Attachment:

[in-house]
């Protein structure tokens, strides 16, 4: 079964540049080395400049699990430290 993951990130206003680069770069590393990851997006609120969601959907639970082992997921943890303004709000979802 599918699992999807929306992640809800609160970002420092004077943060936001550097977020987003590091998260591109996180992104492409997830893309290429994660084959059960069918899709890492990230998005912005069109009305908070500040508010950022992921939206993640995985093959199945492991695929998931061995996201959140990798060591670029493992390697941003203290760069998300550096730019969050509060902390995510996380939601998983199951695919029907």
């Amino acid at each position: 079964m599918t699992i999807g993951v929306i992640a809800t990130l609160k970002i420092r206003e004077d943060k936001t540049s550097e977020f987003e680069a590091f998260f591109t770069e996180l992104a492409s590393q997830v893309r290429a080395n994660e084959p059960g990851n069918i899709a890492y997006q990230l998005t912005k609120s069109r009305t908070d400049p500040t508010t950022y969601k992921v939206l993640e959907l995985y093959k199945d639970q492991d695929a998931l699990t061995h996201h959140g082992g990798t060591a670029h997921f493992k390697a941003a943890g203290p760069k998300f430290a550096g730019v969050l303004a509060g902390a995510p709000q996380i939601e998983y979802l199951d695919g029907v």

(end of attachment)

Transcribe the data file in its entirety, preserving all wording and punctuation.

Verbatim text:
[in-house]
């Protein structure tokens, strides 16, 4: 079964540049080395400049699990430290 993951990130206003680069770069590393990851997006609120969601959907639970082992997921943890303004709000979802 599918699992999807929306992640809800609160970002420092004077943060936001550097977020987003590091998260591109996180992104492409997830893309290429994660084959059960069918899709890492990230998005912005069109009305908070500040508010950022992921939206993640995985093959199945492991695929998931061995996201959140990798060591670029493992390697941003203290760069998300550096730019969050509060902390995510996380939601998983199951695919029907």
């Amino acid at each position: 079964m599918t699992i999807g993951v929306i992640a809800t990130l609160k970002i420092r206003e004077d943060k936001t540049s550097e977020f987003e680069a590091f998260f591109t770069e996180l992104a492409s590393q997830v893309r290429a080395n994660e084959p059960g990851n069918i899709a890492y997006q990230l998005t912005k609120s069109r009305t908070d400049p500040t508010t950022y969601k992921v939206l993640e959907l995985y093959k199945d639970q492991d695929a998931l699990t061995h996201h959140g082992g990798t060591a670029h997921f493992k390697a941003a943890g203290p760069k998300f430290a550096g730019v969050l303004a509060g902390a995510p709000q996380i939601e998983y979802l199951d695919g029907v």